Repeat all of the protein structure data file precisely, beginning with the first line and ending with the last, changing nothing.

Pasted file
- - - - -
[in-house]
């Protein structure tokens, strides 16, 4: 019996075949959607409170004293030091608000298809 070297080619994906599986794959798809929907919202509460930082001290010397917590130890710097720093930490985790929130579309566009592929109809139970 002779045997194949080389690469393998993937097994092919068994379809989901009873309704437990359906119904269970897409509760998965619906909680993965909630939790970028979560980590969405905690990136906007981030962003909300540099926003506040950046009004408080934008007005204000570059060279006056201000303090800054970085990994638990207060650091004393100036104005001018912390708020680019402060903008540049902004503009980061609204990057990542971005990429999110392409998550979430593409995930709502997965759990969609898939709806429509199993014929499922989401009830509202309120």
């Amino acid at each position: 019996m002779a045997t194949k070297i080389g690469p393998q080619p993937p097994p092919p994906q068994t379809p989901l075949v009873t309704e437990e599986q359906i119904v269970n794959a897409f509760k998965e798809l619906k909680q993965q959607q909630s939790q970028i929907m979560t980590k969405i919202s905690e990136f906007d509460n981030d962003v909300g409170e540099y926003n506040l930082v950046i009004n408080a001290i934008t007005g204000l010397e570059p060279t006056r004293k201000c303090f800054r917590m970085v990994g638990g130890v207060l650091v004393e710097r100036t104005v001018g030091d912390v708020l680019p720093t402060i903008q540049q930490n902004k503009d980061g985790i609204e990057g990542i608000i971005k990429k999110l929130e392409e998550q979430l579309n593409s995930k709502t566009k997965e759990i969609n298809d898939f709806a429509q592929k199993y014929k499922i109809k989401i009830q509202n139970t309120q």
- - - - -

[in-house]
């Protein structure tokens, strides 16, 4: 019996075949959607409170004293030091608000298809 070297080619994906599986794959798809929907919202509460930082001290010397917590130890710097720093930490985790929130579309566009592929109809139970 002779045997194949080389690469393998993937097994092919068994379809989901009873309704437990359906119904269970897409509760998965619906909680993965909630939790970028979560980590969405905690990136906007981030962003909300540099926003506040950046009004408080934008007005204000570059060279006056201000303090800054970085990994638990207060650091004393100036104005001018912390708020680019402060903008540049902004503009980061609204990057990542971005990429999110392409998550979430593409995930709502997965759990969609898939709806429509199993014929499922989401009830509202309120």
């Amino acid at each position: 019996m002779a045997t194949k070297i080389g690469p393998q080619p993937p097994p092919p994906q068994t379809p989901l075949v009873t309704e437990e599986q359906i119904v269970n794959a897409f509760k998965e798809l619906k909680q993965q959607q909630s939790q970028i929907m979560t980590k969405i919202s905690e990136f906007d509460n981030d962003v909300g409170e540099y926003n506040l930082v950046i009004n408080a001290i934008t007005g204000l010397e570059p060279t006056r004293k201000c303090f800054r917590m970085v990994g638990g130890v207060l650091v004393e710097r100036t104005v001018g030091d912390v708020l680019p720093t402060i903008q540049q930490n902004k503009d980061g985790i609204e990057g990542i608000i971005k990429k999110l929130e392409e998550q979430l579309n593409s995930k709502t566009k997965e759990i969609n298809d898939f709806a429509q592929k199993y014929k499922i109809k989401i009830q509202n139970t309120q």